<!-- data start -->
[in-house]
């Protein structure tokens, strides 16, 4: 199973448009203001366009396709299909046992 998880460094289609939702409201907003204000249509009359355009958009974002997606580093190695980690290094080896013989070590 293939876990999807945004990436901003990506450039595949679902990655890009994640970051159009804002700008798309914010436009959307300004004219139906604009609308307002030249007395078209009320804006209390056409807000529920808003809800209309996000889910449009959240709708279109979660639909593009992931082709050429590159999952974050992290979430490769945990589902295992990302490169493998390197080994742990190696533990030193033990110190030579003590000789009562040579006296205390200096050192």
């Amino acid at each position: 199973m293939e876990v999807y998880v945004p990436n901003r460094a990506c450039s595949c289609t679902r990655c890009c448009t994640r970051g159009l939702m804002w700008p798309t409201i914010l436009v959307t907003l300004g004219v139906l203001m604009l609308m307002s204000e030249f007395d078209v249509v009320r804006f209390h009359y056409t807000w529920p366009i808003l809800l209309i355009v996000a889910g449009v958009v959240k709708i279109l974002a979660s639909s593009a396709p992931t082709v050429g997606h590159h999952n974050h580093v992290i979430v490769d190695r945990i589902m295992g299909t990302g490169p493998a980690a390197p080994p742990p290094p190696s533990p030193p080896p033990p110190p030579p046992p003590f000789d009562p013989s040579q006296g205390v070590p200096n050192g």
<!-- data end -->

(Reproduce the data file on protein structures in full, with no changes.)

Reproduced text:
[in-house]
């Protein structure tokens, strides 16, 4: 199973448009203001366009396709299909046992 998880460094289609939702409201907003204000249509009359355009958009974002997606580093190695980690290094080896013989070590 293939876990999807945004990436901003990506450039595949679902990655890009994640970051159009804002700008798309914010436009959307300004004219139906604009609308307002030249007395078209009320804006209390056409807000529920808003809800209309996000889910449009959240709708279109979660639909593009992931082709050429590159999952974050992290979430490769945990589902295992990302490169493998390197080994742990190696533990030193033990110190030579003590000789009562040579006296205390200096050192």
């Amino acid at each position: 199973m293939e876990v999807y998880v945004p990436n901003r460094a990506c450039s595949c289609t679902r990655c890009c448009t994640r970051g159009l939702m804002w700008p798309t409201i914010l436009v959307t907003l300004g004219v139906l203001m604009l609308m307002s204000e030249f007395d078209v249509v009320r804006f209390h009359y056409t807000w529920p366009i808003l809800l209309i355009v996000a889910g449009v958009v959240k709708i279109l974002a979660s639909s593009a396709p992931t082709v050429g997606h590159h999952n974050h580093v992290i979430v490769d190695r945990i589902m295992g299909t990302g490169p493998a980690a390197p080994p742990p290094p190696s533990p030193p080896p033990p110190p030579p046992p003590f000789d009562p013989s040579q006296g205390v070590p200096n050192g």